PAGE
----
Monday 18 December 2017

Elan's Kelly Martin set to make $40m from merger

Drug firm's board recommend Perrigo bid after hostile takeover bids

John Mulligan

John Mulligan

ELAN chief executive Kelly Martin is set to make as much as $40m (€30m) from the $8.6bn sale of the Irish drug company to US-based Perrigo.

After months of being hunted in a hostile takeover effort by New York-based Royalty Pharma, Elan's board of management said it was unanimously recommending a substantially better offer from Perrigo. The deal will be Ireland's biggest corporate takeover.

The new combined group will be headquartered in Ireland, slashing its tax bill.

Perrigo – which sells a host of generic drugs and consumer products and has an $11.8bn market capitalisation – has agreed to pay the equivalent of $16.50 for every Elan share in a mixture that includes $6.25 in cash and 0.07636 Perrigo shares. The offer, which has to be approved by shareholders, isn't expected to close until the end of the year.

Deutsche Bank said the price represented a 21pc premium to the deal offered by Royalty, which included a mix of cash and possible future payments based on sales of Tysabri. Elan sold its 50pc stake in the Tysabri multiple sclerosis drug this year to Biogen Idec for $3.2bn.

Elan put itself up for sale in June just before its shareholders rejected proposals that included a plan to invest $1bn to buy a 20pc stake of a royalty stream from drugs produced by a company called Theravance.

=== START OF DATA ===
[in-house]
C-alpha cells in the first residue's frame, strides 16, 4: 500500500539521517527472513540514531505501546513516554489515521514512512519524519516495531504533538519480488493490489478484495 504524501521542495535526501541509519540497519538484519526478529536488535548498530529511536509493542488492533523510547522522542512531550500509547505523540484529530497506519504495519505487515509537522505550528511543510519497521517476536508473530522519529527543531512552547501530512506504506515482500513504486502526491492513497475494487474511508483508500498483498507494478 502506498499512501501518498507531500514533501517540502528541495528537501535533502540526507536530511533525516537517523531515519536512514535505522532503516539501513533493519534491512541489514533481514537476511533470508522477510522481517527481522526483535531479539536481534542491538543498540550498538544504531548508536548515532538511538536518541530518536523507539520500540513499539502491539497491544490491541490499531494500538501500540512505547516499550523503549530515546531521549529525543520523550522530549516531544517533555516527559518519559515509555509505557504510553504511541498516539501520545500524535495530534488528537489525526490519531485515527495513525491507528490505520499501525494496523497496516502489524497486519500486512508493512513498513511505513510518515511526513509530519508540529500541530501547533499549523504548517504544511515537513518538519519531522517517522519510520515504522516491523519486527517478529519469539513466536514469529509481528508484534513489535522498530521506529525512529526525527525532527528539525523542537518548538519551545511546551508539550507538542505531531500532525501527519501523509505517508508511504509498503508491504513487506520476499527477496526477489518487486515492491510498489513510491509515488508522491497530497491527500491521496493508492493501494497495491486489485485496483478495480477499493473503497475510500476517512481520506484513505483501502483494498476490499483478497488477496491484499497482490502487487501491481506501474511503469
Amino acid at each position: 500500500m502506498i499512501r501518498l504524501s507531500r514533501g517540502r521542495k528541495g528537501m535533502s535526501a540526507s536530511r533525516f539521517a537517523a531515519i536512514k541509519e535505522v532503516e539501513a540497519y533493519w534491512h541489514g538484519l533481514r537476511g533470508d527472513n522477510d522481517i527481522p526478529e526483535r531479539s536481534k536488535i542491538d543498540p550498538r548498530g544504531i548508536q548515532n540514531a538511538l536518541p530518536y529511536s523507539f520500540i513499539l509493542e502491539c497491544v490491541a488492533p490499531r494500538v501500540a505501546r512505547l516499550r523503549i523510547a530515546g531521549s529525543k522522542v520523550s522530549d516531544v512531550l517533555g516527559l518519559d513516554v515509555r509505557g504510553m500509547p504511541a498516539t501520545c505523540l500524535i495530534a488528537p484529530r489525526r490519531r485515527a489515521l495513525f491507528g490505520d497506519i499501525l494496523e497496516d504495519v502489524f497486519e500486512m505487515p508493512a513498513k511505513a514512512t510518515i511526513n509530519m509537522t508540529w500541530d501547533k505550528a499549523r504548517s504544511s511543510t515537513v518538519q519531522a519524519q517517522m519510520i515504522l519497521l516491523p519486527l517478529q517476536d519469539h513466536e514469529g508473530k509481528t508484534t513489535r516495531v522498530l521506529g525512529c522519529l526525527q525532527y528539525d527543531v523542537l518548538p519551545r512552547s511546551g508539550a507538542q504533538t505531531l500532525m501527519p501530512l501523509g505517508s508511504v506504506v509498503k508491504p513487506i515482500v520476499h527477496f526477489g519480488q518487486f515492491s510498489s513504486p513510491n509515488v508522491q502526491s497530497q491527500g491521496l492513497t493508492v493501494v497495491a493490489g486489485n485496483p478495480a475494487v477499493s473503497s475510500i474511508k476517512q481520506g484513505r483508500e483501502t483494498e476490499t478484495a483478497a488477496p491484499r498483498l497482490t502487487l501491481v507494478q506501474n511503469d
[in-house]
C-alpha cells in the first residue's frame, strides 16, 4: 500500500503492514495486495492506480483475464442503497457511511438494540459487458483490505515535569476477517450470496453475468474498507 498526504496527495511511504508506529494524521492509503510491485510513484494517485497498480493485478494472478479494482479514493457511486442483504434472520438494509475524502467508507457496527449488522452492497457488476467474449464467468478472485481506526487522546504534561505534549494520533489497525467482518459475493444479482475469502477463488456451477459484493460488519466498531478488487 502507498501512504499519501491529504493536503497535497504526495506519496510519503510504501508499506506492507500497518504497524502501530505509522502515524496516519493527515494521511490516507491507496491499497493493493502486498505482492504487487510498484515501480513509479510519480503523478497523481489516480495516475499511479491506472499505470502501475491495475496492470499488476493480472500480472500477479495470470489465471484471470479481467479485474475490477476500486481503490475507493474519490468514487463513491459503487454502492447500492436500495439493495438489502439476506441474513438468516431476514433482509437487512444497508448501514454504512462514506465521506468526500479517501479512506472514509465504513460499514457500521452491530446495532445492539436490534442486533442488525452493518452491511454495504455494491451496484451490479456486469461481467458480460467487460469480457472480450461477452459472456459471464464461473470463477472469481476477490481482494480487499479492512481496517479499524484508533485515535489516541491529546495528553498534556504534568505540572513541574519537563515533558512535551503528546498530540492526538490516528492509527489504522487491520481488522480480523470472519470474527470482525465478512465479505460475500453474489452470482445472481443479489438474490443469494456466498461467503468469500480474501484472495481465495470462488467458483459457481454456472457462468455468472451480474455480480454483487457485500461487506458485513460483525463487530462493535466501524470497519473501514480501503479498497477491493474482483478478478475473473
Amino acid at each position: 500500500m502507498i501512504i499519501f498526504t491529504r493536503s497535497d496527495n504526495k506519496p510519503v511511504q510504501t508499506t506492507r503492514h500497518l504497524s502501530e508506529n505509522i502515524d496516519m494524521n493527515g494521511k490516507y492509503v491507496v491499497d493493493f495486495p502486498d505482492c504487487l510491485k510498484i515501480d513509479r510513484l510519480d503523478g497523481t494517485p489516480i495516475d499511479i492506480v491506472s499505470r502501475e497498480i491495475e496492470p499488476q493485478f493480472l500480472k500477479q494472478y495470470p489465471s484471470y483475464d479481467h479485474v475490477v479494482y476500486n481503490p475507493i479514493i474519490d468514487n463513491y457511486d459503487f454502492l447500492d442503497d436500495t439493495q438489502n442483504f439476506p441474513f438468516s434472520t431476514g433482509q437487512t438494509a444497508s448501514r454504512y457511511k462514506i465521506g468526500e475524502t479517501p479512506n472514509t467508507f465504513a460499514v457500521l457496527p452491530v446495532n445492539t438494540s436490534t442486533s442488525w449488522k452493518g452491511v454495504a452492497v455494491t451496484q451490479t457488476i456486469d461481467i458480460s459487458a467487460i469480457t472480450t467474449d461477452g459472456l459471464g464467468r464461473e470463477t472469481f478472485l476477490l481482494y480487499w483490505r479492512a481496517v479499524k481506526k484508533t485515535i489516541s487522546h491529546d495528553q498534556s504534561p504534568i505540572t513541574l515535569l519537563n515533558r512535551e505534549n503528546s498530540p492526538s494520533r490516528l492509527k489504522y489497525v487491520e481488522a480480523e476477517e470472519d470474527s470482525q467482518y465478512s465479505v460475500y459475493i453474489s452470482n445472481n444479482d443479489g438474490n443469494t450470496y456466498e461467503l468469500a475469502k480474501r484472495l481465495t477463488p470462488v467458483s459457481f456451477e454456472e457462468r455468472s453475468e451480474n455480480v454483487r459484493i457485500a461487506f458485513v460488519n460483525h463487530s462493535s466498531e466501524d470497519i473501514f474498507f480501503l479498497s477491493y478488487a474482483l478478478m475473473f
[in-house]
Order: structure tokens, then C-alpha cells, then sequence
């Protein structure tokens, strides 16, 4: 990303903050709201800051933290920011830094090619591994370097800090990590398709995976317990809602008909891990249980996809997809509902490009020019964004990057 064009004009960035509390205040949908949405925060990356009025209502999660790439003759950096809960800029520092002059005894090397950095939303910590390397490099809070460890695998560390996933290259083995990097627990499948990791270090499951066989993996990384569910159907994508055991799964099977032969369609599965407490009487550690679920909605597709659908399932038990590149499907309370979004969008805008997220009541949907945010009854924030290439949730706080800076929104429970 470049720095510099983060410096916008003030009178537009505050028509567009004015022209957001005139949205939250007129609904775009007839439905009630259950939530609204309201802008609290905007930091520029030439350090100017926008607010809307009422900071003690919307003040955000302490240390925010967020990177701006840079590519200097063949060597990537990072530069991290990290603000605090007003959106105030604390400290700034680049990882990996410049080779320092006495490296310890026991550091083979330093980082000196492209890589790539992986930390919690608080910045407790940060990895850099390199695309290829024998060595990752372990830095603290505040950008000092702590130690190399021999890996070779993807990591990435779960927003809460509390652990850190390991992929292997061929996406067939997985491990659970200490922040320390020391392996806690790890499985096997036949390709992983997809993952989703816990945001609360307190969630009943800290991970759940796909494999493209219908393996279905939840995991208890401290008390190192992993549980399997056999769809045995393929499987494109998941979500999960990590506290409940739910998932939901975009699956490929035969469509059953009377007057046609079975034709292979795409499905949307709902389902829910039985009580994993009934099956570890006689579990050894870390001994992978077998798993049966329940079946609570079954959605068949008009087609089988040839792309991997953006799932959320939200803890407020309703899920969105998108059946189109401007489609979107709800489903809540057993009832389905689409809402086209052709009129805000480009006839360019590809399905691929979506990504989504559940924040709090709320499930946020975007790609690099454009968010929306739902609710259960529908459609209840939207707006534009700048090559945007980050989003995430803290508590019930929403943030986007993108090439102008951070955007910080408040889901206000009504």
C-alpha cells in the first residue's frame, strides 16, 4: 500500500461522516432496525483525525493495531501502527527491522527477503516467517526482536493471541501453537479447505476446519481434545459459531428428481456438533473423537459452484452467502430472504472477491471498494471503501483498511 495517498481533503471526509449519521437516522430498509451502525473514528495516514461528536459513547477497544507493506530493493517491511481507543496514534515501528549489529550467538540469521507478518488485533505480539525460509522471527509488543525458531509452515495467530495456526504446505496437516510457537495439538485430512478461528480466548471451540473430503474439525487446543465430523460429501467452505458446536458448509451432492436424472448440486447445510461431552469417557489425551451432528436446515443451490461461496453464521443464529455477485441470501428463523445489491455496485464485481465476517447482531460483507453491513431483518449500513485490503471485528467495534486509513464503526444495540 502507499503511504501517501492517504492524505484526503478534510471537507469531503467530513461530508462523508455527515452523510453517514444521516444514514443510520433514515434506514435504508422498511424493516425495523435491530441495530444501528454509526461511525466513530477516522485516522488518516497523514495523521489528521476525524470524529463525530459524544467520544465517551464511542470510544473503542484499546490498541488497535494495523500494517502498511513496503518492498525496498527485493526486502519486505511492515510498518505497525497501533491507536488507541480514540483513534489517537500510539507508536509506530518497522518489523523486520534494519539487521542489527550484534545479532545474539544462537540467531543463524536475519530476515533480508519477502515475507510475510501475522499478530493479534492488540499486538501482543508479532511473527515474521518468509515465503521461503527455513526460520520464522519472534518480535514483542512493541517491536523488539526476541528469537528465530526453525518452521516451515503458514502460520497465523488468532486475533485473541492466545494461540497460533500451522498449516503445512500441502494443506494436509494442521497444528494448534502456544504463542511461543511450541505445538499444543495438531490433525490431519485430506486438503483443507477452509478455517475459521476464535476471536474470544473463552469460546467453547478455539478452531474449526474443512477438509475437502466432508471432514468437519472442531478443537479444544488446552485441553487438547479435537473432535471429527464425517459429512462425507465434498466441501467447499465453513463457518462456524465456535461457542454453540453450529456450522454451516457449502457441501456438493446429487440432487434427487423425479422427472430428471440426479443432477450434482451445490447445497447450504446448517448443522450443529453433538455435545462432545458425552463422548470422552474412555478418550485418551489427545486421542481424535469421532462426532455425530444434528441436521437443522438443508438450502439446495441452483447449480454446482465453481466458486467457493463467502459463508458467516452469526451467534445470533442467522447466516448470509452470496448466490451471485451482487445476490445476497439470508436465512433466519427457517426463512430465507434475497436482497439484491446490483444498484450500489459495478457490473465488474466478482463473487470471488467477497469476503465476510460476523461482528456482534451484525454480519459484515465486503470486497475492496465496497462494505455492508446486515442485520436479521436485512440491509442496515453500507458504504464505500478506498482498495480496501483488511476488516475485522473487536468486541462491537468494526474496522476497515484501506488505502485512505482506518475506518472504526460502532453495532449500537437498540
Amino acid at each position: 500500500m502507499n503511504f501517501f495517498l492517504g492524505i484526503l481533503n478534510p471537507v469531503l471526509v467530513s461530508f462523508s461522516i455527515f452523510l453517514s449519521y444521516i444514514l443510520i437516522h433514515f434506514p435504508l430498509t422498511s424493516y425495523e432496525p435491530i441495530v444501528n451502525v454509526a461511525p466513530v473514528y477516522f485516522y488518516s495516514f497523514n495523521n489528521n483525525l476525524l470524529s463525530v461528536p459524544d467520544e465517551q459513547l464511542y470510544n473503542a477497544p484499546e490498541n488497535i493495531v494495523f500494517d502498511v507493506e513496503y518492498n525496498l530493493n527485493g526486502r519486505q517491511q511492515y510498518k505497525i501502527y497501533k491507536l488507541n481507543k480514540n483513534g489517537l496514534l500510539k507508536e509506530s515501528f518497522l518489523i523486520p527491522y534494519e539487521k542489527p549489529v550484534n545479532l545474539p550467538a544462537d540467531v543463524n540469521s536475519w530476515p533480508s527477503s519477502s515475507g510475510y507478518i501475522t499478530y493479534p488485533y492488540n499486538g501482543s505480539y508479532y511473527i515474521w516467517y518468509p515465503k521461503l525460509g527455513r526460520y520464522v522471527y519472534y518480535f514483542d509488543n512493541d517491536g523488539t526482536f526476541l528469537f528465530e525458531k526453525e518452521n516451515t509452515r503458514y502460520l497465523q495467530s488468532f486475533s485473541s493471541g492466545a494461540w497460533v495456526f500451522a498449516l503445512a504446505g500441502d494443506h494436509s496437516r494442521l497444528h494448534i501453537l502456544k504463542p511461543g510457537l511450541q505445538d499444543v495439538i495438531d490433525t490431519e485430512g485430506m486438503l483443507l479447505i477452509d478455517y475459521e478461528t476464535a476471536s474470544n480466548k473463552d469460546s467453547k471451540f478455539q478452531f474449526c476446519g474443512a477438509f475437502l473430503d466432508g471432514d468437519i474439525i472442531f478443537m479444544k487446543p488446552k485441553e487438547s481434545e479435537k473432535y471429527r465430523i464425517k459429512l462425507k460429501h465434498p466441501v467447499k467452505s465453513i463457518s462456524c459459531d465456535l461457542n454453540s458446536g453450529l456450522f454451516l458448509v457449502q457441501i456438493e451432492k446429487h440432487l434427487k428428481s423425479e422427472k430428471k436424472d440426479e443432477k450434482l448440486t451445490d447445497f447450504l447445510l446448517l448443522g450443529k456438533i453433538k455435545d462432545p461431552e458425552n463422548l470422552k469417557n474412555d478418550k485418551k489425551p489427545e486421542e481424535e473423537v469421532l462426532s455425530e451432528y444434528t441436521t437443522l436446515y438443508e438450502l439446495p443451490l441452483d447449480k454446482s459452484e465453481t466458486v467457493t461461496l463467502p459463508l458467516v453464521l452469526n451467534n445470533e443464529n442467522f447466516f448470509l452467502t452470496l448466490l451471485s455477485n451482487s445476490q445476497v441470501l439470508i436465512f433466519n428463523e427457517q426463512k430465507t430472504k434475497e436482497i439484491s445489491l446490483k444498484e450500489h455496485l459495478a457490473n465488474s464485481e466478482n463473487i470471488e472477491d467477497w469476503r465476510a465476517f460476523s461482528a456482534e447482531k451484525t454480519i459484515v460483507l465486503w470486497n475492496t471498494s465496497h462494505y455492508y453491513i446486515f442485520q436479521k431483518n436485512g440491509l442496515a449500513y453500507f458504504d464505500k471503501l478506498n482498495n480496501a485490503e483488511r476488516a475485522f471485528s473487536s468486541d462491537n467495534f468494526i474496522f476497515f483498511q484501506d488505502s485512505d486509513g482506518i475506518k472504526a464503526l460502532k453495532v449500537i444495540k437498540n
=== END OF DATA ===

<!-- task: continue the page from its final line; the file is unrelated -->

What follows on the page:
The sale process drew a number of interested parties.

Elan has undergone significant change in the past couple of years. Apart from selling its stake in Tysabri, from which it continues to receive royalties, it hived off its drug development business into a new company and sold its drug technology unit to Alkermes.


Perrigo executive Joe Papa described the deal as a "really great day" for shareholders. He said the transaction would allow Perrigo to use Ireland as a gateway to Europe.

Mr Martin is expected to take part in an orderly handover of the Elan business to Perrigo before stepping aside.

Under the terms of his contract with Elan, and combined with share options he holds, the former Merrill Lynch banker is on track for a massive payday.

His contract stipulates that if Elan is sold, Mr Martin is entitled to a payment of three times his annual salary and expected bonus. That will amount to about $6.7m. He will also get the use of an office and full-time secretary for up to three years. Additionally, he will be entitled to "career transition assistance".

He has 338,452 shares now valued $5.6m and also has about 6.8 million share options and restricted stock units with various exercise prices. Under the Perrigo deal, the options immediately vest and become exercisable with the holder of being paid whatever amount is applicable under the deal.

Irish Independent

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